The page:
This is a post a wrote in November of 2014 while at the hospital, which I wanted to share with y’all while I work on part 2.
To be human is to have a certain air of invincibility. To acknowledge one’s privilege is to recognize that invincibility, for some of us, myself included, has been given a few extra coats. Some people have that false armor stripped away in one harsh moment. I am not such a person. Instead I am one who bears witness to that which seemed impossible or statistically crazy, things that only happen to other people until they don’t. I am no longer invincible by proxy.
People can get to this point through different avenues, that gift/curse of knowing you are not immune, that it could happen to you, there are no laws of the universe that would prevent that. My mom was the daughter of an FBI agent, that was her path. I understand now why we didn’t have many sleepovers, never had a bunk bead, and didn’t have a car to share until they could find a really safe one. I already warned my husband that if I see one more baby who’s not breathing in the ED, we will be one of those people with a monitor that tells respiration and heartbeat. And while part of not being invincible is having a much fuller range of anxiety than other people have access to, it also strips away false security and leaves only honest vulnerability behind.
When we are no longer invincible… we weigh risks for what they are worth — the opportunity for growth in traveling abroad versus the momentary fun of riding an ATV or jet ski.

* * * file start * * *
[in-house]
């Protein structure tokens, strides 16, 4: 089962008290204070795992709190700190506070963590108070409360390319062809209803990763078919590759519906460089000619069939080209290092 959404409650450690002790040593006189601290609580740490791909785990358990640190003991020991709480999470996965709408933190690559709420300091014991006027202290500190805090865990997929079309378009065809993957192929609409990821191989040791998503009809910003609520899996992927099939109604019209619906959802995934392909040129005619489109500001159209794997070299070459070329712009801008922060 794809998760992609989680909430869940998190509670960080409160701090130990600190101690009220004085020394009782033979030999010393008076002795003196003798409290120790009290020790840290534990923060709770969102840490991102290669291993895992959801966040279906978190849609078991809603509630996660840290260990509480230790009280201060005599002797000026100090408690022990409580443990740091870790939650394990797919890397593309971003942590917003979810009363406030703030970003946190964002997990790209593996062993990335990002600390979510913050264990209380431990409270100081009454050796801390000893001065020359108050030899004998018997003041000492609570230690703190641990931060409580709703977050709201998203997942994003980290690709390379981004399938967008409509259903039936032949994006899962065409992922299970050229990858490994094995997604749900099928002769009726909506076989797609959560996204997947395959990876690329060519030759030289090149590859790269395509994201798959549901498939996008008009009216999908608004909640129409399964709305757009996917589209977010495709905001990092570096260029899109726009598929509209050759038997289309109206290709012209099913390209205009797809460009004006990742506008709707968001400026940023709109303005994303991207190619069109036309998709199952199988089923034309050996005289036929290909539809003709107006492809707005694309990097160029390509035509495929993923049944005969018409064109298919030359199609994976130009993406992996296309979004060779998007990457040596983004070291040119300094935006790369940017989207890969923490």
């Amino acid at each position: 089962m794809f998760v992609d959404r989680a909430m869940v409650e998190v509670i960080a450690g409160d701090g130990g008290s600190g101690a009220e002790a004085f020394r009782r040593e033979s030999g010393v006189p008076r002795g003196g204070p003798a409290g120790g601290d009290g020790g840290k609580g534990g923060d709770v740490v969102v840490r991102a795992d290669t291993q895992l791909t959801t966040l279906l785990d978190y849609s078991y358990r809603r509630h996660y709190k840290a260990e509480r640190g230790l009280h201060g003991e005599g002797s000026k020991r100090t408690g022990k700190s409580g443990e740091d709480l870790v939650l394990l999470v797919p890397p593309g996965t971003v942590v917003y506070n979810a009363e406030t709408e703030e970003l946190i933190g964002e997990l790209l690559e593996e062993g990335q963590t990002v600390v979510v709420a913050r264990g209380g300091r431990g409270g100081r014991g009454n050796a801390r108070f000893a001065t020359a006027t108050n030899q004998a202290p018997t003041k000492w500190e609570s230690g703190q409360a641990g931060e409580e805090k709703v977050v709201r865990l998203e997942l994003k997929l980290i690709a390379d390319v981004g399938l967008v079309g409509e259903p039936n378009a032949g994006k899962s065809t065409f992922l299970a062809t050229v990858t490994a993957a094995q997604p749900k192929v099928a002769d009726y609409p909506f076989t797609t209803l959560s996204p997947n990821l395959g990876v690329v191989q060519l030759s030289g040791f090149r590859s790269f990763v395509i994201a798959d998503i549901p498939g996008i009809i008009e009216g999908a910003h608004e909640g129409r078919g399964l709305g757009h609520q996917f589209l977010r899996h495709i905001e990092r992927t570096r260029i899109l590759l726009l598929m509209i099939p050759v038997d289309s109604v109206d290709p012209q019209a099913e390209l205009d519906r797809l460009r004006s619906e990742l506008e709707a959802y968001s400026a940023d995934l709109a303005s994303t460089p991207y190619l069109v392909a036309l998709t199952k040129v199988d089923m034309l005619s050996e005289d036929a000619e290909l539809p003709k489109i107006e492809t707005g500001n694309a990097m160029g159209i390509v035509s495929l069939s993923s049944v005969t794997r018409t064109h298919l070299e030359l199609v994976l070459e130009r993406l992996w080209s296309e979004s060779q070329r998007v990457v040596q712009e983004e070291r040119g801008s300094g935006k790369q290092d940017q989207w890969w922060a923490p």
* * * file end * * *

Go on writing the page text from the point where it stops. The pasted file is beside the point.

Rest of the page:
When we are no longer invincible… we know that not all fear is equal — there are different chances of things happening and while we do not court danger, we do not live in daily fear of childhood cancer or ebola while letting our toddler run with lollipops or suck on whole grapes. We control what we can control.
When we are no longer invincible… we don’t assume that someone had to do something wrong for something bad to happen — yes, some injury and illness is preventable but some is not. Judgment is another layer of false security. There is less judgment and more grace for much of life’s tragedy. On the other hand, there is still need for education and awareness is a gentle and respectful manner.
When we are no longer invincible… we do not rely on our own strength — there is too much pain in this world to think we can do it on our own.
If I am being honest, I know that I take turns being anxious and being at peace with what I know. Walking around the NICU I sometimes wonder how anybody gets born in one piece. I also know that, even though God can redeem all things in God’s time, much happens in our world that is not God’s will and to no longer be invincible means I will not ever tell someone that death or tragedy is God’s will. We wouldn’t have Easter if that were the case.
This is an uncomfortable place to reside. It is a more truthful and vulnerable place. It is a more cautious place and never a laissez-faire place. It is a God filled place though. There is more room for grace where our own strength has cracked. There is more grace to share. We cannot know it all, we cannot prevent it all, but we can treat the life we have and the lives that have been entrusted to us with care and caution, because we know that we are no longer invincible…